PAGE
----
In a sport steeped in tradition, however, eyewear can look futuristic. “Historically, we have had more velocity in the traditional glasses, such as aviators,” explains Pilla. “They fit with the expected attire of participation.” Change has been slow but it is happening. “In the past three to five years there has been a change in appetite for game shooters to wear glasses.” Pilla has tripled in size every year, which the company puts down to the quality of the glass and prolific shooters using its products.
Indeed, Scott is a Pilla devotee. “With Pilla glasses it is like going from standard TV to HD TV,” he enthuses. And Scott is certainly not alone, Pilla outfits an impressive stable of champion shooters. Twenty-sixtime world champion George Digweed was involved in the design of the original Panther system, focusing on interchangeability to swap the lenses without touching the glass. He now wears the Outlaw X6, which are a popular choice among the professionals. World clay-shooting champion Cheryl Hall also wears them, as does Olympic champion Richard Faulds.
Predictably, the kit of our best shooters comes at a price. Sunglasses for Sport is a Pilla Premier Dealer in the UK and it sells the Outlaw X7 kits for £570, which includes a frame and three lenses. A similar Panther X7 kit costs £460. For Scott, the price is justified. “Pilla are the most expensive on the market but you get what you pay for. They are, in my opinion, the best.”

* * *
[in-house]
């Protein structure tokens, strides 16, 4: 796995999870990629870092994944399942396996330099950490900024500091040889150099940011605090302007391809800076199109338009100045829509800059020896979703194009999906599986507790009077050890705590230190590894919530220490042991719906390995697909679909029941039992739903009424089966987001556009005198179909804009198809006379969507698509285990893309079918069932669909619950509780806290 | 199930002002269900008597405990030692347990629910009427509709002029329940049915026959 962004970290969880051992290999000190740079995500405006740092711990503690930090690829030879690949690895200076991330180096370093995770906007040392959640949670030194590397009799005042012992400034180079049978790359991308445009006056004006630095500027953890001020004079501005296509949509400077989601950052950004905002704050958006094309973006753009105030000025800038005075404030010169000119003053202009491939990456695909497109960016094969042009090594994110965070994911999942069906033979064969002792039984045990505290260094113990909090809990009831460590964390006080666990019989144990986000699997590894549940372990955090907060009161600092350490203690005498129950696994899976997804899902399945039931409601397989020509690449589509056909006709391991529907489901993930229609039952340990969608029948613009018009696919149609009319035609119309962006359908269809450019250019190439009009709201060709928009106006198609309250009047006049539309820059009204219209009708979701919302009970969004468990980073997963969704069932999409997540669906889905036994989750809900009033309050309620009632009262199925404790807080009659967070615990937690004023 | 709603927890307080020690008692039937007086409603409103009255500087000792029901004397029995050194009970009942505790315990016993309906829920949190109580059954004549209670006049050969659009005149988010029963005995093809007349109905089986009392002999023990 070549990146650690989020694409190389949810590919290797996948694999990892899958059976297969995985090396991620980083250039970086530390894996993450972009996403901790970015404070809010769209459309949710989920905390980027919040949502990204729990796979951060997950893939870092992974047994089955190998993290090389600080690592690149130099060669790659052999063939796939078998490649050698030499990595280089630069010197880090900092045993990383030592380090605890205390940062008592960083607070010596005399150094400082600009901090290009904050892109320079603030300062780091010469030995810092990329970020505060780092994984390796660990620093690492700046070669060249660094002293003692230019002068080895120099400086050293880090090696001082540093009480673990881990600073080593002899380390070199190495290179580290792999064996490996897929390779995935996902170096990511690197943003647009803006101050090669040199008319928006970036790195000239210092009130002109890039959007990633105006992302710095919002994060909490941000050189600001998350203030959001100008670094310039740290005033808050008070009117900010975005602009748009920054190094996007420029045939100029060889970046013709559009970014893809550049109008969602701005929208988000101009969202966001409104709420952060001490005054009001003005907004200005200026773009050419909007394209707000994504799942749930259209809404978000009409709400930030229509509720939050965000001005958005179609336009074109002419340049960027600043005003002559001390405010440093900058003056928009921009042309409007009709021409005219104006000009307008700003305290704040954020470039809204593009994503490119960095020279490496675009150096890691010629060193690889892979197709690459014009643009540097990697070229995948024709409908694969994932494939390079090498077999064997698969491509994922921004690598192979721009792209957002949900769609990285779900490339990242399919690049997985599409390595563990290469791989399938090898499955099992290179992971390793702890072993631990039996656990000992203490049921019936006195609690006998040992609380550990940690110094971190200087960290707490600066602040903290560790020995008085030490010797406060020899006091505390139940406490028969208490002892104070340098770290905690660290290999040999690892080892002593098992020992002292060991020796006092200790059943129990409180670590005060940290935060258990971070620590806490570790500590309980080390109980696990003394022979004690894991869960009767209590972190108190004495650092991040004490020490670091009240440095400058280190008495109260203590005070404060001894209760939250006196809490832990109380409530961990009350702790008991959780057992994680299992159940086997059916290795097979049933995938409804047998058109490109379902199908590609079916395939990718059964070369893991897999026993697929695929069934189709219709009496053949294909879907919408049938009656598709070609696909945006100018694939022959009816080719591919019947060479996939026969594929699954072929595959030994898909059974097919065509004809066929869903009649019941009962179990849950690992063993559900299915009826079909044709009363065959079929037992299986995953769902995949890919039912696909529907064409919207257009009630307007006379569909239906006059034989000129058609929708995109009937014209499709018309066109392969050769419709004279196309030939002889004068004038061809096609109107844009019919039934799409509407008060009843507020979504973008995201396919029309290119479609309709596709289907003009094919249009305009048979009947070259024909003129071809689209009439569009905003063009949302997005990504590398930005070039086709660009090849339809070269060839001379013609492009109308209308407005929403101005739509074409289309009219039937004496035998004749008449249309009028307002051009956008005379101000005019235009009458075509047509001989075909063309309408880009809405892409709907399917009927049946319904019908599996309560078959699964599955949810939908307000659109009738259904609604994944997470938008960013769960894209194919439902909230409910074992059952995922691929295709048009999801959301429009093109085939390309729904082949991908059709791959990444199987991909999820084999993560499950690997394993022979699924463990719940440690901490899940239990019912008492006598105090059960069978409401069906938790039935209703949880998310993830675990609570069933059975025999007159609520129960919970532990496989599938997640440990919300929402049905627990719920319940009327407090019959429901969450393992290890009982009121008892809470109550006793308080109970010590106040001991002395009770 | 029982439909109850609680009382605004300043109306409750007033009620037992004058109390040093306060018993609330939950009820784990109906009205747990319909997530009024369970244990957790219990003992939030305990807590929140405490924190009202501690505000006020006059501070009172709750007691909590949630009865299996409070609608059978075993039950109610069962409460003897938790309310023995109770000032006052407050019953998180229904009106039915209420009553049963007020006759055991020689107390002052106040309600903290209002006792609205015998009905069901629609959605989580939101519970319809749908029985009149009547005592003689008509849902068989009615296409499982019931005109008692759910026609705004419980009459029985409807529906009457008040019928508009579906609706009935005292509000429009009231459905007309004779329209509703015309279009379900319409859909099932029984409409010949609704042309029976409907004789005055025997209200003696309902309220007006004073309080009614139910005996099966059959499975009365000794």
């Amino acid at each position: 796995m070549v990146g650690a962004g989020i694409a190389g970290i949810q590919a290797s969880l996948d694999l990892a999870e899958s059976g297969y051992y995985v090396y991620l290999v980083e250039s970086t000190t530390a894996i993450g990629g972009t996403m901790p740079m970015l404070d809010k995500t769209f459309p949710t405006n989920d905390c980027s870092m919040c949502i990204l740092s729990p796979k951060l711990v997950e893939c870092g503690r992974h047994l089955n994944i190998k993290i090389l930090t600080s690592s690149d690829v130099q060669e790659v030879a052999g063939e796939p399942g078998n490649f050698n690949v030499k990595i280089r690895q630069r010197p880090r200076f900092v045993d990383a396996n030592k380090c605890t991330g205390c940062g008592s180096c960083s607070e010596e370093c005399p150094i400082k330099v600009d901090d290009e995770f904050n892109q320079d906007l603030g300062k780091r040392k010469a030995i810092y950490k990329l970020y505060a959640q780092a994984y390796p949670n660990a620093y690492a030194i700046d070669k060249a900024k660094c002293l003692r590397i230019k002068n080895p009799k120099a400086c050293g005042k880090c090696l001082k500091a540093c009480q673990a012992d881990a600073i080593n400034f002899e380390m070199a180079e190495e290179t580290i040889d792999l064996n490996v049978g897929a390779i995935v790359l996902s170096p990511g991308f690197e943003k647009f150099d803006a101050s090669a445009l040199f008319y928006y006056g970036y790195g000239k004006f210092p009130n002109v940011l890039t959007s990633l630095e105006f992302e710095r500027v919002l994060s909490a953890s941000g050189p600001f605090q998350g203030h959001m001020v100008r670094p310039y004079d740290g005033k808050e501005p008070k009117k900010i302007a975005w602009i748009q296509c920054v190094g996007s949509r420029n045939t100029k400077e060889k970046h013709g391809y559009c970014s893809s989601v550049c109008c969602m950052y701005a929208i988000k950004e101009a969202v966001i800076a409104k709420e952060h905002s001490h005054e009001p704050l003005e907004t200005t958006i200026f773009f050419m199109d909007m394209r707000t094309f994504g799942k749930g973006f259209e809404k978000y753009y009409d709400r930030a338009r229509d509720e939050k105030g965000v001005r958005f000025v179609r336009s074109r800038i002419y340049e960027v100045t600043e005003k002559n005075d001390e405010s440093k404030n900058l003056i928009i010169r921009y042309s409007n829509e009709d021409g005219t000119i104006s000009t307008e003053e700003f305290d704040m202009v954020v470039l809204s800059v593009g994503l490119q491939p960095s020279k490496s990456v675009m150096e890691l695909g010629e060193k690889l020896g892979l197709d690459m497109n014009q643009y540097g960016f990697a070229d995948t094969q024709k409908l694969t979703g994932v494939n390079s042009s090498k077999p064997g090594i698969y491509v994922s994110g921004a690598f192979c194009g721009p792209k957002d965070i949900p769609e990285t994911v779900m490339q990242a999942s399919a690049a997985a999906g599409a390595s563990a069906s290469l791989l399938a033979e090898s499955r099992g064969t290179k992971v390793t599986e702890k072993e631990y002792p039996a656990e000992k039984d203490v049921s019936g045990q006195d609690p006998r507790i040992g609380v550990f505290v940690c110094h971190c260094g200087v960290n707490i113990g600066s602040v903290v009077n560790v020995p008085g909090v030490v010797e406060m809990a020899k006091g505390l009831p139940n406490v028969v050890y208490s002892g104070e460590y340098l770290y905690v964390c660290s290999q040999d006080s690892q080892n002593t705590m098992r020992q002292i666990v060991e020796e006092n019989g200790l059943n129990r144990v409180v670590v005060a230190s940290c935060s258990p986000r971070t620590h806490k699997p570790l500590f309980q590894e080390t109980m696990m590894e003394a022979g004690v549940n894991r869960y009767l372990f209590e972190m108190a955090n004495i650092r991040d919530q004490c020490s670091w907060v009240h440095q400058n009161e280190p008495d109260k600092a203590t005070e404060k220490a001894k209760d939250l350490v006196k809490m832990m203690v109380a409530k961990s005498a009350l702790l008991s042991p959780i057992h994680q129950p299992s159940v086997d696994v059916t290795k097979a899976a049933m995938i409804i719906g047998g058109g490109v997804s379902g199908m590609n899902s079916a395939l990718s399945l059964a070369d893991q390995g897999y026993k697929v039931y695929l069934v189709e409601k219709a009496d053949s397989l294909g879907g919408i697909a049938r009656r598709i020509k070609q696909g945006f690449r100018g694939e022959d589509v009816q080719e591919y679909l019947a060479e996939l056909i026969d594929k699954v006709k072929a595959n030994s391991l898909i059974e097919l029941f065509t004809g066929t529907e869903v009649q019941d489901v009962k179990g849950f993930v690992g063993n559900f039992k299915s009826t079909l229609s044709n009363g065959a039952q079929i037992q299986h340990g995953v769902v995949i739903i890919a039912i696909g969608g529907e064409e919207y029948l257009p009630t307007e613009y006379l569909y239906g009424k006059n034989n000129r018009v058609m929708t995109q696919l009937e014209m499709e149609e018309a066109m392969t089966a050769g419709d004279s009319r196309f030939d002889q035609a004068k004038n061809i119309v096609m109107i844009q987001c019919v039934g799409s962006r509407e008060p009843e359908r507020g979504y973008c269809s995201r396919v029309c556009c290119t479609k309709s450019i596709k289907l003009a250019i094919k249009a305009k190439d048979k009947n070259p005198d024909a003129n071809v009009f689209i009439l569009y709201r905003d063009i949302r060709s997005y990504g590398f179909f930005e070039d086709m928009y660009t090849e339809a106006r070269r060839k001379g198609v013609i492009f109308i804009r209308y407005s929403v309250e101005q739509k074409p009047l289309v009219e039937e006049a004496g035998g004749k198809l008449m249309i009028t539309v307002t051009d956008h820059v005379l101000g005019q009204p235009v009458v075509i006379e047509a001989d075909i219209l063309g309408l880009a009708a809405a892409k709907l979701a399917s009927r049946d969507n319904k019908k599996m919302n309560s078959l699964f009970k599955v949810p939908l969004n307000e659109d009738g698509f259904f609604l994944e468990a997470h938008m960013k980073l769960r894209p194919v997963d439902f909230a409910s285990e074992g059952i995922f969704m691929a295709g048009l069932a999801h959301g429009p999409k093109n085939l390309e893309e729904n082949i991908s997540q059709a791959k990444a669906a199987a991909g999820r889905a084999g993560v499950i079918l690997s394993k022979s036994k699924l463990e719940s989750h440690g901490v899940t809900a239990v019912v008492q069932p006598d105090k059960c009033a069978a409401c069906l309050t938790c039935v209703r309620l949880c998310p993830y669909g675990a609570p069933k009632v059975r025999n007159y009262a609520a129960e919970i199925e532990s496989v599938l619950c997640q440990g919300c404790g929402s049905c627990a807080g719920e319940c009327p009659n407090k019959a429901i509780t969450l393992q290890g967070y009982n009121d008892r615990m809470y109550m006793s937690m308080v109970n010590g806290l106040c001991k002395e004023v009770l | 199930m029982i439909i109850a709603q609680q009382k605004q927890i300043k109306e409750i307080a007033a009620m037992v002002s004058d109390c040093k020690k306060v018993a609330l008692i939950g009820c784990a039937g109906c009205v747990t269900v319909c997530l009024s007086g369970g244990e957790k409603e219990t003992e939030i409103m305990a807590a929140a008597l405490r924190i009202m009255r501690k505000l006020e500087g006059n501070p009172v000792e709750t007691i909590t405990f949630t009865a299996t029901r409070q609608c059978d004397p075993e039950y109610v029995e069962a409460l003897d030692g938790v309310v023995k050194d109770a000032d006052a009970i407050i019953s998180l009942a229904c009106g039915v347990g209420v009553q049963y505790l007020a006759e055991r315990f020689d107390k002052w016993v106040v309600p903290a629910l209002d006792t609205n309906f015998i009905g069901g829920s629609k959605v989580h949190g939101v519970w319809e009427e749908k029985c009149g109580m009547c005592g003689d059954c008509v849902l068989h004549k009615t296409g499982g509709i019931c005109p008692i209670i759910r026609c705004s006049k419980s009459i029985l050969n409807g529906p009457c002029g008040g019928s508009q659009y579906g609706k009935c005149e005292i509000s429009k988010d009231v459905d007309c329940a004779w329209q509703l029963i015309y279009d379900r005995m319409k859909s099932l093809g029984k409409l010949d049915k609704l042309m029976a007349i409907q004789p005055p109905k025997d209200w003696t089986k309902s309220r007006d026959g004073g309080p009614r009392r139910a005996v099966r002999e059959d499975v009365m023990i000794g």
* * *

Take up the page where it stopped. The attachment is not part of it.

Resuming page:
But there are good options for less. “If you are only going on 12 days a year, the cheaper glasses will be just as good,” says Scott. Bollé has glasses for under £20 and UVEX and Evolution sell models for as little as £15. The latter is believed to be the current bestseller by volume in the UK. “It’s perfectly possible to buy good shooting eyewear for under £20 – indeed, we sell plenty at under that price,” says Lee. “We have CPSA shooting coaches wearing Evolution eyewear at under £30.”
You only get one pair of eyes but you can improve your vision in the field. So make a bold addition to your shooting kit. Eyewear will make you a safer and better shot, even if the lenses don’t quite match your tweeds.
Pilla has teamed up with Zeiss, a world leader in the optical and optoelectronic industry
Above: orange lenses are recommended for those shooting game. Left: Olympic gold medallist
Richard Faulds MBE wearing Pilla glasses
Evolution Matrix glasses in purple (right) and orange, light yellow and purple (above). Below: polycarbonate offers the best impact resistance